There are plenty of war stories to be told at the National Veterans Wheelchair Games, but most of them go unmentioned, the talk focusing, instead, on medals and personal bests.
"Sometimes, a couple of fellows will start talking about the war," said Joseph Guzman, a Vietnam veteran who is one of 23 athletes representing Puerto Rico in the competition at the University of Maryland. "A lot of times, fellows try to forget. I'm one of them . . . Some people sit watching the seashore or the ships go by. We show the rest of the world we can still do something."
"It's unspoken," said Vietnam veteran John Walls, 43, of New York, who is participating in the games for the first time. "I know how he feels," added Walls, pointing to Sam Dicaula, a Korean War veteran from Fresno, Calif. "He knows how I feel."
"I did the job. I got injured," said Dicaula, 52. "Now, I get it out of my mind."
The games opened yesterday morning at Byrd Stadium with a parade of athletes and a torch-lighting ceremony, and will continue through Saturday. Competition will be held in track and field, swimming, basketball, archery, bowling, table tennis, weightlifting and billiards.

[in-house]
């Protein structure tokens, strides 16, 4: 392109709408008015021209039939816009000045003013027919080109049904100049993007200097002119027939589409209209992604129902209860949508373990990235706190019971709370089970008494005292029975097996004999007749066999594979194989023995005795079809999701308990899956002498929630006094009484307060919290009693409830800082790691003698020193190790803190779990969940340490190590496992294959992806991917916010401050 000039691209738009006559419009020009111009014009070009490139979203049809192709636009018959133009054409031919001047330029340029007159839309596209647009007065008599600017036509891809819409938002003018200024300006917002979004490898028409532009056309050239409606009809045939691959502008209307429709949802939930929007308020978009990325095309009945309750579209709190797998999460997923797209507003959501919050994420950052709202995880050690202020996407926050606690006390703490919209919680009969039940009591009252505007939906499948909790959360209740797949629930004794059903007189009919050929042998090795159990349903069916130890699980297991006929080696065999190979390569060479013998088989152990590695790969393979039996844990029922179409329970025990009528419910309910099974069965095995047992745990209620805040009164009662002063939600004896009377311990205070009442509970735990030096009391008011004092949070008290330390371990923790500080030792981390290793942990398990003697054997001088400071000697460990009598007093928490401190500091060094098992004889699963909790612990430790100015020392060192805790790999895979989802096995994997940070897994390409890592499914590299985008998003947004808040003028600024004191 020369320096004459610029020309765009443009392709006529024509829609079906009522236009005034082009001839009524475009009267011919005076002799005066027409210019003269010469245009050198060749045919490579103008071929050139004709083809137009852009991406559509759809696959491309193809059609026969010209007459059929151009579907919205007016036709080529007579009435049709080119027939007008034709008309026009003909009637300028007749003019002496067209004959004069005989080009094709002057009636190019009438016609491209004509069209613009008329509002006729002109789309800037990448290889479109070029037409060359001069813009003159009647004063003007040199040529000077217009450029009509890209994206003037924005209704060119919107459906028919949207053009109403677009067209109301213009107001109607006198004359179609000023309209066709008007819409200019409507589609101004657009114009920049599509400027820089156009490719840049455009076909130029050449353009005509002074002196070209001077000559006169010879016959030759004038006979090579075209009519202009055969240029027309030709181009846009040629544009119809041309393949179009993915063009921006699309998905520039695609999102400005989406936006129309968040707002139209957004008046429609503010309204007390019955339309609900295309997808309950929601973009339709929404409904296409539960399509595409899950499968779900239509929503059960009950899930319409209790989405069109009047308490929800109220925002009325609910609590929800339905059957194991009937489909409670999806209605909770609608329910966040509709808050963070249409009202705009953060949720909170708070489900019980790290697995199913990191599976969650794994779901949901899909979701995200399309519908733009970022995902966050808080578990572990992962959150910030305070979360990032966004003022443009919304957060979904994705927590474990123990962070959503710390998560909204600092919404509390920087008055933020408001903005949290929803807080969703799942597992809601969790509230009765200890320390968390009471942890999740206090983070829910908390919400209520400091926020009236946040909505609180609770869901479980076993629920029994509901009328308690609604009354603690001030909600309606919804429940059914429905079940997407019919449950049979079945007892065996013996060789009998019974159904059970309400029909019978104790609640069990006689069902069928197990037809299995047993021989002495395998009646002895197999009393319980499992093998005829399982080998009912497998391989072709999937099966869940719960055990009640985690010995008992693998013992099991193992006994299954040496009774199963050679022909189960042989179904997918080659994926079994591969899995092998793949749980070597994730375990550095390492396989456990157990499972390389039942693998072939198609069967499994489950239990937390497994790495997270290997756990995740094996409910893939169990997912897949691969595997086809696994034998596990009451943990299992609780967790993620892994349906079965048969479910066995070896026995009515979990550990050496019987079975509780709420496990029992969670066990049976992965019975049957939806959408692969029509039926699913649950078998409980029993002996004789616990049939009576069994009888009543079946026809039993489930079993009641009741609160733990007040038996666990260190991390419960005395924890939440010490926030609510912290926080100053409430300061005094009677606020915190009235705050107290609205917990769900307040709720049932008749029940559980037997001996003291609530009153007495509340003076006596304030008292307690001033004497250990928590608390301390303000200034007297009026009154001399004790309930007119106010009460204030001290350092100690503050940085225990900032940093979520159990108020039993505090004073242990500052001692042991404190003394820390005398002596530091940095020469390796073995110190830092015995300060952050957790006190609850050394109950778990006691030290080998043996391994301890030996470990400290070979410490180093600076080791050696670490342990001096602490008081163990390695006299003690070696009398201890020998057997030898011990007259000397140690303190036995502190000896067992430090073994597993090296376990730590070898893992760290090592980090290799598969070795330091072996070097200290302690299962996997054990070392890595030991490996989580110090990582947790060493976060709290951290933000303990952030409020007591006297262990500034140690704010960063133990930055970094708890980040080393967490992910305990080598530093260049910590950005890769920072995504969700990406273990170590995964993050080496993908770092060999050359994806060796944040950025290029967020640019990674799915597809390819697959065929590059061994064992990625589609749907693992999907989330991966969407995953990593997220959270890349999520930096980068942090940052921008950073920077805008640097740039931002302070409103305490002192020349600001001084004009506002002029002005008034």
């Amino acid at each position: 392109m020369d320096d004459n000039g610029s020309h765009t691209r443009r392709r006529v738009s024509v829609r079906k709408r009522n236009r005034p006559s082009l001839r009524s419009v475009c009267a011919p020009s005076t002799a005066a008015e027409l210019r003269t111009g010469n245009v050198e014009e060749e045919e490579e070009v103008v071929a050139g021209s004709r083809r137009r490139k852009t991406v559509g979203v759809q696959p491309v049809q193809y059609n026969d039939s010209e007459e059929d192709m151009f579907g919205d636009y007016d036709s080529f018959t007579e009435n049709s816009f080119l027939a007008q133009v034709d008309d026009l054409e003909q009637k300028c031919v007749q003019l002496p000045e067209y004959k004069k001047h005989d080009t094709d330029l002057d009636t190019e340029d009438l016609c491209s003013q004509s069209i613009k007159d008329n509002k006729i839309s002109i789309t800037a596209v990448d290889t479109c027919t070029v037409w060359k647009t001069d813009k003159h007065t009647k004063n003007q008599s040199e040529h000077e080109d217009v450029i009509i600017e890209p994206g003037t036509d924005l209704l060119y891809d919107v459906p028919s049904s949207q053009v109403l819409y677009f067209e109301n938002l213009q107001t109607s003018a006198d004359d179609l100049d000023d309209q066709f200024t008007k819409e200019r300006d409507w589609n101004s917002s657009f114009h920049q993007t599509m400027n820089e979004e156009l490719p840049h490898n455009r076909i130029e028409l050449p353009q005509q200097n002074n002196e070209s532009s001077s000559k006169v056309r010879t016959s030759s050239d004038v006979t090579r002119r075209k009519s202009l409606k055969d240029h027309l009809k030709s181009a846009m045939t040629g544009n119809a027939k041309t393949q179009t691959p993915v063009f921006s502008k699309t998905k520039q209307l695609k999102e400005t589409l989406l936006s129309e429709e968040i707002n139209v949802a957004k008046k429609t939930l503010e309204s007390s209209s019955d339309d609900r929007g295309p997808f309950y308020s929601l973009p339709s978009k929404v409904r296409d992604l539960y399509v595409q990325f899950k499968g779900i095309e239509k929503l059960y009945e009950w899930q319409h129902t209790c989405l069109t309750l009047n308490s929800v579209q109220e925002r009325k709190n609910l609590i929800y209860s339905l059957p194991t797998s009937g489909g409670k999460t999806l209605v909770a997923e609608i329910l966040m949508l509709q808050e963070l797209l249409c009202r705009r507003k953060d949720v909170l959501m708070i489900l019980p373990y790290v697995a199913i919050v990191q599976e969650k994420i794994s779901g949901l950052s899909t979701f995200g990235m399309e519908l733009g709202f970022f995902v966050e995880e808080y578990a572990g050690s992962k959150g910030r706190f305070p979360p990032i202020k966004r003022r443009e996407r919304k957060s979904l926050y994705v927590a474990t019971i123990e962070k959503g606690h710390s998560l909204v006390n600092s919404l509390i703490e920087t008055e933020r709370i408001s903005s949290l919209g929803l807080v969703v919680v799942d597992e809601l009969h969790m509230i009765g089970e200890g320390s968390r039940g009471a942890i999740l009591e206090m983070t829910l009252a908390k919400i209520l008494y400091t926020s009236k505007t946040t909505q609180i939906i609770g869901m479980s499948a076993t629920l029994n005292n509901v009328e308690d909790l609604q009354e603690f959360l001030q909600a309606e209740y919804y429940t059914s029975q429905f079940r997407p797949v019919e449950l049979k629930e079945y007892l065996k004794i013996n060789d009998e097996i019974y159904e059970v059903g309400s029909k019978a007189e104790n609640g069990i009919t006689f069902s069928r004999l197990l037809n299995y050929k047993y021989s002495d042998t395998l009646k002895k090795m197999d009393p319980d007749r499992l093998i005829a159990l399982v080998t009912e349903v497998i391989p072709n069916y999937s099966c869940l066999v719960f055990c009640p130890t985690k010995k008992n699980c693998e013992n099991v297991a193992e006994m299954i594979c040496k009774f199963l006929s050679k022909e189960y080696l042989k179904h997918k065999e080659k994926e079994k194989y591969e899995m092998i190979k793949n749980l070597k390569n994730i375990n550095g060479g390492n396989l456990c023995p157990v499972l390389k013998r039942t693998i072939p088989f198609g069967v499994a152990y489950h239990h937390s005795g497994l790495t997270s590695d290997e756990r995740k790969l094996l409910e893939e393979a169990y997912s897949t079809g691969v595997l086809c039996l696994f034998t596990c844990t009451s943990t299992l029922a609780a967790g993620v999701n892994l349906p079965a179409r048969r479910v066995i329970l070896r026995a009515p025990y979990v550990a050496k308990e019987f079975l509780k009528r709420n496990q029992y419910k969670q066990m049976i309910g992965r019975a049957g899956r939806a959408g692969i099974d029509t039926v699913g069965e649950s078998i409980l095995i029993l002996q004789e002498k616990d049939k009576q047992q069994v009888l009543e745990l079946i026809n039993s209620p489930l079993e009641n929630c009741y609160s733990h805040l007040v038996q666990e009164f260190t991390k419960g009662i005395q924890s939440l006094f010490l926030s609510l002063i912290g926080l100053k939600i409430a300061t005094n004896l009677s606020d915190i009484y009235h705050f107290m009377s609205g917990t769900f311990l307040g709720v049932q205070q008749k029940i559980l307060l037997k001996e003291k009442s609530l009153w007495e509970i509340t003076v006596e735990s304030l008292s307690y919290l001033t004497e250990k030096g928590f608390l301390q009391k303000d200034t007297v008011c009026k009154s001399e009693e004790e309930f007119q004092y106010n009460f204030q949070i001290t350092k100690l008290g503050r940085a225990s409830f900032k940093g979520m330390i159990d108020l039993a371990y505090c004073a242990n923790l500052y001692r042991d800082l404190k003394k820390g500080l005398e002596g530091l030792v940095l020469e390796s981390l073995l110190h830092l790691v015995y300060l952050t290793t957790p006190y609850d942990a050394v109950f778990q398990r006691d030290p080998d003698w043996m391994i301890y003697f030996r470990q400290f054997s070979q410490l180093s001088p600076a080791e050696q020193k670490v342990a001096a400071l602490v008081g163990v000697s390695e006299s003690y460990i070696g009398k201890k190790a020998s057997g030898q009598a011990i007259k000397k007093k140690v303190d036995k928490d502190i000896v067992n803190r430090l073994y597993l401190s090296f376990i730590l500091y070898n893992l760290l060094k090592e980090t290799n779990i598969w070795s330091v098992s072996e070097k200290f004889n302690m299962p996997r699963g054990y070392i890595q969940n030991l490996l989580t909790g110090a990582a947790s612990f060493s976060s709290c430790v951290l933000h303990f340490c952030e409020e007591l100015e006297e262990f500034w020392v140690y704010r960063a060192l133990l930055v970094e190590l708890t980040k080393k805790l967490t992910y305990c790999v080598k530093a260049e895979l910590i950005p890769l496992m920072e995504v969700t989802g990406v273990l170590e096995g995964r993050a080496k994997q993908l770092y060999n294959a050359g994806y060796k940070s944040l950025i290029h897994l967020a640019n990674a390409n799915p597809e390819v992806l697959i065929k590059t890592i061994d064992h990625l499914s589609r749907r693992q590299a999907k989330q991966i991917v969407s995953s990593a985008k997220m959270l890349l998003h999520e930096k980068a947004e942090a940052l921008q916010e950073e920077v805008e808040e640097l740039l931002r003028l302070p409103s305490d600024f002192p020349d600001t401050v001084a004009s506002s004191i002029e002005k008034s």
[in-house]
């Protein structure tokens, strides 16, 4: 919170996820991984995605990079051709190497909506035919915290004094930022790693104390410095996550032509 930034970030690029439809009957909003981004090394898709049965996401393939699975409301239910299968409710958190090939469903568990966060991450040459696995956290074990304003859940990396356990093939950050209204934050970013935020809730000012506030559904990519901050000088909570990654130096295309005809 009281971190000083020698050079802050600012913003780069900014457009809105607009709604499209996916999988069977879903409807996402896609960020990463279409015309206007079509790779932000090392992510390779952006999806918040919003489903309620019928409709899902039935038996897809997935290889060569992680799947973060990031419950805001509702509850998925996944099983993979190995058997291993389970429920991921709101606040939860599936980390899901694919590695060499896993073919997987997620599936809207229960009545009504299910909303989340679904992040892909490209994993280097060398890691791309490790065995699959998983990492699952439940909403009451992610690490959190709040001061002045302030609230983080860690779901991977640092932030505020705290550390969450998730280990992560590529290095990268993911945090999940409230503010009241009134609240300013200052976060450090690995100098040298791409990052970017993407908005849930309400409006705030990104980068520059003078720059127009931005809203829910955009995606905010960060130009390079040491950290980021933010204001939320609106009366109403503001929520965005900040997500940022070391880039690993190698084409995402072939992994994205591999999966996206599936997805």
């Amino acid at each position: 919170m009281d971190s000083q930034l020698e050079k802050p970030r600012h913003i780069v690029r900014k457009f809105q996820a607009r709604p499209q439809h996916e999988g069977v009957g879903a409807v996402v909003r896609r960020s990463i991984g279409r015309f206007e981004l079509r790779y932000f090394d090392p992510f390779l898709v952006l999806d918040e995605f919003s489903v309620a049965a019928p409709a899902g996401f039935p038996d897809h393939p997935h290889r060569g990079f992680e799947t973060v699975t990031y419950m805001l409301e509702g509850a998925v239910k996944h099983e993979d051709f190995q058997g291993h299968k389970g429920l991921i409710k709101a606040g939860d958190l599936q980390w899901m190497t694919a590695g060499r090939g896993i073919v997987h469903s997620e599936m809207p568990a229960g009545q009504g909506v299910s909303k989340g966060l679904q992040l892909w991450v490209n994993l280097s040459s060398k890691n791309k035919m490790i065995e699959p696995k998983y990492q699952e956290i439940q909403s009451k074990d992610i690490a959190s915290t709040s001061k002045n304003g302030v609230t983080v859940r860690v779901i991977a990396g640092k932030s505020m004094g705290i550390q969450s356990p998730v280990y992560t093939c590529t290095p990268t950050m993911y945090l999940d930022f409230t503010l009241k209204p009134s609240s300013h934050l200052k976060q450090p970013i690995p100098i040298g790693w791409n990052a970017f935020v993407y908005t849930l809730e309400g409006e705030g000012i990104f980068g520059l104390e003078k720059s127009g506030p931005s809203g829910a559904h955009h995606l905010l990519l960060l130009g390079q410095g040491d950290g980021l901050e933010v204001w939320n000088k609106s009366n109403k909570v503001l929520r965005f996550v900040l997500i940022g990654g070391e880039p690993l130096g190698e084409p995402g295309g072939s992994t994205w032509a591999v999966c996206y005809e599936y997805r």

"You don't hear people talk about being in the service much," said Stefan Florescu, 58, a World War II veteran who has participated in wheelchair sports for 25 years. "But you get a feeling of camaraderie that doesn't exist in other competitions (wheelchair events not solely for veterans)."
For Guzman and others, games such as these are mentally and physically therapeutic.
"When I got injured, I stayed in bed for a year," said Guzman. "I was depressed. I think the wheelchair games are the best thing to ever happen to me as a veteran."
Not all of the veterans here were injured while in the service. Many of the more than 300 participants were disabled as civilians. But they all have two things in common: they were once in the service, and they now use a wheelchair.
The National Veterans Wheelchair Games are being held for the fifth year. There also is a National Wheelchair Games, open to all wheelchair users, which is in its 24th year.
Among the innovations developed for these competitions is a tethering system used to secure the chairs for the shot put and other field events. Before, someone had to hold each chair to keep it from tipping over. Perhaps the most fascinating innovation is the design of the wheelchair used for the track events. Instead of the bulky everyday models, athletes use streamlined chairs that weigh as little as 17 pounds.
"The real progress in chair design was made about nine or 10 years ago," said George Murray, who is not a veteran but won an exhibition mile race yesterday in 4:36.5.
Murray races -- or runs, as wheelchair athletes say -- in the wheelchair divisions of many major road races, including the Boston Marathon. As a top racer, he has a promotional contract.
"That shows a young kid he can have success as an athlete even if he can't play football or baseball," Murray said.